Exploring Business Ownership – Maybe You’re a High Rolling Entrepreneur – Part 6 of 7

We’re wrapping up a series on evaluating whether the concept of business ownership is right for you. Most recently we’ve discussed how to assess your risk tolerance by analyzing the way you think. We’ve covered the 3 main ways to earn income, outlined the risks associated with employment and franchise ownership, and how each personality type typically thinks. If you didn’t identify with either of those, then maybe you’re an entrepreneur at heart.

Entrepreneurial Business Ownership

Entrepreneur think is:

How can I meet the needs of my customers by profitably solving the problems they have?

If you want to chart your own course, solve all your own problems, be captain of your own ship, be totally responsible for whatever success or failure comes, and chafe at the thought of working for someone else in return for less risk, then you probably have the entrepreneurial bug.

Risk Assessment

Being an independent business owner is a high risk proposition with a high probability of first time failure.

Why high risk? Because you will most likely pledge every asset, such as home equity, savings, 401(k), etc., that you have to finance startup or purchase of the business. If your venture fails, you may very well lose everything you’ve spent or offered as collateral. (This is also true for franchise owners.)

Why a high probability for failure? Because first time entrepreneurs have such a clear vision of what they want to do and how to do it; they think they know everything! I have several colleagues who generally refuse to work with first time entrepreneurs because (in their words) “they think they know more than I do and helpful suggestions that I make are either ignored or become implementation battles.” Truer words were never spoken.

If your risk temperament is right in line with the type of person I’m describing and you want to go forward, then how can you improve your chances of success? Buck the trend by getting lots of experienced advice and counsel from those who have gone before! Be willing to listen to those who have graduated from the school of hard knocks and learn from their mistakes to avoid making them all again yourself, because you simply don’t have either the time or the money to survive the experience of learning it all firsthand.

We’ll wrap up this series in part 7 by outlining why businesses generally succeed or fail, and I’ll suggest some more reading resources and offer some advice on how to navigate a path to success.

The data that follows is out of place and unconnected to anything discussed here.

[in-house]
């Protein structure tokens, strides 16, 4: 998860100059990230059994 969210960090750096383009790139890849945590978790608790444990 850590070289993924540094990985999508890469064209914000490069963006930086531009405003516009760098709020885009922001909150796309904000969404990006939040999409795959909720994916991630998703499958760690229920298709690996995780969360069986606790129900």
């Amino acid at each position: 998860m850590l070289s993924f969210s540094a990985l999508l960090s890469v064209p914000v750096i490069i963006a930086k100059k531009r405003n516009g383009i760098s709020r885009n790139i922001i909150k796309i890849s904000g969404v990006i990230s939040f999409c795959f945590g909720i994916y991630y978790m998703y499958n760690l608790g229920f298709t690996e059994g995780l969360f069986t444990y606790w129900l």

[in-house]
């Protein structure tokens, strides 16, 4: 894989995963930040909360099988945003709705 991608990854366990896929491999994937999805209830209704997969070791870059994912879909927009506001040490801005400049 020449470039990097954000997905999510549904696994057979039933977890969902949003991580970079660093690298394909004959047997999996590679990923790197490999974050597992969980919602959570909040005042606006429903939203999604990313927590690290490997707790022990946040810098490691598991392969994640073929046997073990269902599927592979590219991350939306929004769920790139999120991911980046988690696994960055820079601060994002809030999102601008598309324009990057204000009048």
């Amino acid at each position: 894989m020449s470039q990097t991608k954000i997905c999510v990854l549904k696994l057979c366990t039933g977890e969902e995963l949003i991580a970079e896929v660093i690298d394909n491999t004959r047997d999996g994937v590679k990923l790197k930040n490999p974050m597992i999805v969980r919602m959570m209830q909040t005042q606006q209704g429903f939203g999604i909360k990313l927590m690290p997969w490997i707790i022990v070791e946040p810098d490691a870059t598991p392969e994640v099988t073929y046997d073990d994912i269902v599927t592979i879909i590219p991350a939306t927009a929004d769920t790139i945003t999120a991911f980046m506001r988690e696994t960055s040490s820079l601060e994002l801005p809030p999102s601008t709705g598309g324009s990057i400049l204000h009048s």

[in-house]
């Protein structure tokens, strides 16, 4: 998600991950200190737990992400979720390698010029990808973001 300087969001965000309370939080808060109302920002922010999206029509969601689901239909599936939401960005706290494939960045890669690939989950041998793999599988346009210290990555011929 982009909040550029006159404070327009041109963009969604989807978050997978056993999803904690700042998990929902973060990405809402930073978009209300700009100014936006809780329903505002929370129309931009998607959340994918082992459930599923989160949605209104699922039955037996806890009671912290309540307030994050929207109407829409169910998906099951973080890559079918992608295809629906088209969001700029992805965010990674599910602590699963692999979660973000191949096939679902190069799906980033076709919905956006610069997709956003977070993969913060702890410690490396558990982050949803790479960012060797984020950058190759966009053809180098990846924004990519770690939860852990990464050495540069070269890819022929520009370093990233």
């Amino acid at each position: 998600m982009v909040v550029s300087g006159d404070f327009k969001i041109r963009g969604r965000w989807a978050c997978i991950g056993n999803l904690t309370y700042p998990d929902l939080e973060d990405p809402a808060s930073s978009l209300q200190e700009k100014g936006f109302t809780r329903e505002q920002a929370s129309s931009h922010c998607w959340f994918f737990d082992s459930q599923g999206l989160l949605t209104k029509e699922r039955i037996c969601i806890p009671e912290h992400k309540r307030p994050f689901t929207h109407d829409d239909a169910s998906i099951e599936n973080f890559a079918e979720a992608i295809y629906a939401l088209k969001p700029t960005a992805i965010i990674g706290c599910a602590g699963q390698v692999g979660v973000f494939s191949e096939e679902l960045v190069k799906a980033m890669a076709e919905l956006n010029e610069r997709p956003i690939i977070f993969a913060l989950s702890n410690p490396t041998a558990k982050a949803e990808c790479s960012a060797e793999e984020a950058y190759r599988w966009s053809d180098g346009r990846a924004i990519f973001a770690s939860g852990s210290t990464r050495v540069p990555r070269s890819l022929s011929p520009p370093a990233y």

Exploring Business Ownership – Franchises, a Controlled Way to Own a Business (Part 5 of 7)

In part 4 we began a discussion on how to assess your risk tolerance for business ownership by analyzing the way you think. I covered the 3 main ways to earn income, outlined the risks associated with employment, and how employees typically think. If you didn’t identify with “employee think” then maybe you’ll identify with franchise ownership.

Franchise Ownership

Franchise owner think is:

I can run the systems, methods, and procedures that are already defined and documented. If you’ll show me how, I can pull the right levers and push the right buttons to make the business work.

If you’ve had middle management experience or if you’re a “systems” kind of person, if you like a broader scope of responsibility while staying within certain rules, if you can solve big picture problems but enjoy support when you’re having a tough go of it, if you want more personal freedom than being trapped 9 to 5 in an office cube, and if you want to build equity in a business investment that you can eventually sell, then owning a franchised business model is worth looking into.

Most people think of restaurants when they think of the franchise industry. However, there are literally thousands of franchised business models available in the US in at least 50 different industries, although in my opinion probably only a few hundred are truly robust or mature enough to consider investing in.

When you buy into a franchised business model you license the right to operate a business, usually within a prescribed territory, using the franchise brand name and their products, services, and methods of operation. You basically operate a “clone” of what other franchisees are operating.